Indonesia releases new fintech regulations that are expected to boost investor confidence
The Indonesian Financial Services Authority (OJK) has released new, preliminary regulations for fintech firms that run peer-to-peer lending businesses.
The regulations require fintech companies to have one billion rupiahs – US$74,239 – capital when registering a business with OJK. This must rise rise to 2.5 billion rupiahs when applying for a business license.
The figures are lower than the respective two billion and five billion rupiahs stated in the draft regulation.
Maximum interest rates on loans are not strictly regulated, however. The new rules only state that fintech firms can advise its investors and customers of an interest rate by “taking into account fairness and national economic development”, reports The Jakarta Post.
Speaking about the new regulations at a press briefing, as reported by the Post, OJK chair Muliaman D. Hadad said the regulations were an initial step to regulate the sector.
“What’s important is they get onto our radar because we don’t want to regulate the prudential aspects hastily,” he said. “We want to provide [business] transparency guidelines first.”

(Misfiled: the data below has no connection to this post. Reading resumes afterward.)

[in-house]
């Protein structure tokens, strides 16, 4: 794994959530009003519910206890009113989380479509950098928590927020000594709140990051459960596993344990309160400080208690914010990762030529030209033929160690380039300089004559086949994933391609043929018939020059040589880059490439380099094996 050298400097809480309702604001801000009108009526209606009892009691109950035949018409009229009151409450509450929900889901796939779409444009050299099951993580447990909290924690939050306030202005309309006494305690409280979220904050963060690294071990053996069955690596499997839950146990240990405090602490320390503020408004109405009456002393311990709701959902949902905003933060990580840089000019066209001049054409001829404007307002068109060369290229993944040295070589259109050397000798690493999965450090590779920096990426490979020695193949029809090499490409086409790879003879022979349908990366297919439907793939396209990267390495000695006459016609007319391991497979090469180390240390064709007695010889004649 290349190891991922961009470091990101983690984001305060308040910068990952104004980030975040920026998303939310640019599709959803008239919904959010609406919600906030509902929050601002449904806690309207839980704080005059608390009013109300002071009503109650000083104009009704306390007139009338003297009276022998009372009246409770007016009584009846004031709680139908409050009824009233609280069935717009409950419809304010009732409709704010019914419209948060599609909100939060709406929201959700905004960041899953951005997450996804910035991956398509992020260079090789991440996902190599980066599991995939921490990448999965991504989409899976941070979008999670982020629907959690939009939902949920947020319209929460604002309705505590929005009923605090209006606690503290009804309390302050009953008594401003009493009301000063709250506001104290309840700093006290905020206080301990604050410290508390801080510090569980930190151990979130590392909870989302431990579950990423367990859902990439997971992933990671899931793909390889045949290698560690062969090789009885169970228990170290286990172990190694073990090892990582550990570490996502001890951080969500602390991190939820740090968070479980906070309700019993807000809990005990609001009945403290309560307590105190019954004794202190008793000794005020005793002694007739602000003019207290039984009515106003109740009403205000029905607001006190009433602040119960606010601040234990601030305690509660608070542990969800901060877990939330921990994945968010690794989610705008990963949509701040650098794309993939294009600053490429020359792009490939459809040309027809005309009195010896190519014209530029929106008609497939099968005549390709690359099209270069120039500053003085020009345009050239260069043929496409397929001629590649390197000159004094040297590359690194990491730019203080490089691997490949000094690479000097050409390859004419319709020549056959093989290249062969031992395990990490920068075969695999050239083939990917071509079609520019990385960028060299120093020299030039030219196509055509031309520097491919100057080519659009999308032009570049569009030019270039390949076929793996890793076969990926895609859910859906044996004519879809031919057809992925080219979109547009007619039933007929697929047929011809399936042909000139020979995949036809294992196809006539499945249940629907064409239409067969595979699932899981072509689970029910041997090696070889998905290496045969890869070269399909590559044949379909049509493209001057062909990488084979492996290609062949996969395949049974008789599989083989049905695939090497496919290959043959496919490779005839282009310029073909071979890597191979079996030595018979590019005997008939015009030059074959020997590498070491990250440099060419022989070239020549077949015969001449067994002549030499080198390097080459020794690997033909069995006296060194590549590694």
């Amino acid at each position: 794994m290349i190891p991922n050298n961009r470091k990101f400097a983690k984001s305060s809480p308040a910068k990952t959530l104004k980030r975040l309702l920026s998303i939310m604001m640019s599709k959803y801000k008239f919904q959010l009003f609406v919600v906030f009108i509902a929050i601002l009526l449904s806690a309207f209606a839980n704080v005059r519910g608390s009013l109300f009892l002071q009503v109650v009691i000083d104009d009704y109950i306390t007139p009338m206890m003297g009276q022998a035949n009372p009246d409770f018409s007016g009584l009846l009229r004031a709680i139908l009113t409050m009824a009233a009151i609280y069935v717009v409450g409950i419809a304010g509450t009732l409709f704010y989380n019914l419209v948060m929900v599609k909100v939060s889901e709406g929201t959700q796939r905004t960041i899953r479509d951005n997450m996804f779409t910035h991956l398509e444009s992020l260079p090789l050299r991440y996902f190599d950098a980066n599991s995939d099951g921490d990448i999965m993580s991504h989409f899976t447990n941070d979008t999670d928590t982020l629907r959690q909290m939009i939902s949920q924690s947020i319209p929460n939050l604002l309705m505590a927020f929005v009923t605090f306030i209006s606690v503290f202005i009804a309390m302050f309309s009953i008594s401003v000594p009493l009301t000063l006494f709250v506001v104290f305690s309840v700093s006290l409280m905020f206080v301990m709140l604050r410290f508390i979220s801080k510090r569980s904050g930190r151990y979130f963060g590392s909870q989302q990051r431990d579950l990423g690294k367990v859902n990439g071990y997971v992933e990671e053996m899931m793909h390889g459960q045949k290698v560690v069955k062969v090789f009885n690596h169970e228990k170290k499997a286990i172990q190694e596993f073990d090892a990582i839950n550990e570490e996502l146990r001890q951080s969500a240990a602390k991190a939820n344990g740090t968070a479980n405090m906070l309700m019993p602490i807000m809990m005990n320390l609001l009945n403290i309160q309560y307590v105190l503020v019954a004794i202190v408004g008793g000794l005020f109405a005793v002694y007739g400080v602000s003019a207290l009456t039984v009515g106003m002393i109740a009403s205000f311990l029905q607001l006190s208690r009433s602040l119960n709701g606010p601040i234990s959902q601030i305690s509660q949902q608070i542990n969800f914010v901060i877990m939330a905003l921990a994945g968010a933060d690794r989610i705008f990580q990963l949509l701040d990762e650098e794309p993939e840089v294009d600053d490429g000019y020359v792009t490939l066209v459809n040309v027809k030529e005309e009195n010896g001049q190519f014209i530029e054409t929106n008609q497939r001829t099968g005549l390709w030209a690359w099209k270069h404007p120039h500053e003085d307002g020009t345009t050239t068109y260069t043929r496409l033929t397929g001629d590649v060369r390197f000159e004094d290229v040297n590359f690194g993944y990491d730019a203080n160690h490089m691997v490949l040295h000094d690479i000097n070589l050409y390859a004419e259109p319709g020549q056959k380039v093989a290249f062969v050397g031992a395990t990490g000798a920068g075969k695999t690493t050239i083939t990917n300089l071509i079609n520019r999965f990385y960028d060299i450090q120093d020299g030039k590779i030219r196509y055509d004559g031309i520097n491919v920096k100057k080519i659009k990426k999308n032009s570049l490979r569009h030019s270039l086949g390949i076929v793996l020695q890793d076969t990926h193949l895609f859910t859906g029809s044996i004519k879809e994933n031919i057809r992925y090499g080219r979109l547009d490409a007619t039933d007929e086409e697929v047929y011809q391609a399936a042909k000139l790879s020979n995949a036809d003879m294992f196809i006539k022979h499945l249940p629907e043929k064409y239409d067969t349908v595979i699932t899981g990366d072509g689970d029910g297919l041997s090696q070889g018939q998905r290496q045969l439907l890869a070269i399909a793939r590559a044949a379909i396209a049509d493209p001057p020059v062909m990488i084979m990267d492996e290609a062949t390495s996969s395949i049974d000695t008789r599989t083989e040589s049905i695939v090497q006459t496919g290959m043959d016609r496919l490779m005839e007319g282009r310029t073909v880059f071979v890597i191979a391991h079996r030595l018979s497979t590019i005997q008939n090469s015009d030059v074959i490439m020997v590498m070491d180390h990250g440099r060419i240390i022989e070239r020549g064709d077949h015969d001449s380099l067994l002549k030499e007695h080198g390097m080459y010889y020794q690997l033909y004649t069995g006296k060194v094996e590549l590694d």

Overall, business leaders have expressed optimism for the new rules.
— FICO Asia Pacific (@FICOnews_APAC) January 10, 2017
“This regulation obliges fintech businesses to be registered and supervised by the OJK, which in fact will boost [investor] confidence further,” Amartha Mikro Fintek vice president Aria Widyanto told the Post.
Last year the OJK recorded 120 fintech firms operating in Indonesia, many of which are startups.
Transactions are estimated to rise by 18 percent on an annual basis hitting a high of US$14.5 billion by 2020, according to market statistics portal Statista.
- Is India finally inching closer to its 5G ambitions?
- Should employees be worried about working in the metaverse?
- One in four consumers are online fraud victims in the Asia Pacific
- Optimizing operational efficiency is a prerogative for the manufacturing industry
- Driver shortages: An increasingly dire issue for e-hailing companies in Malaysia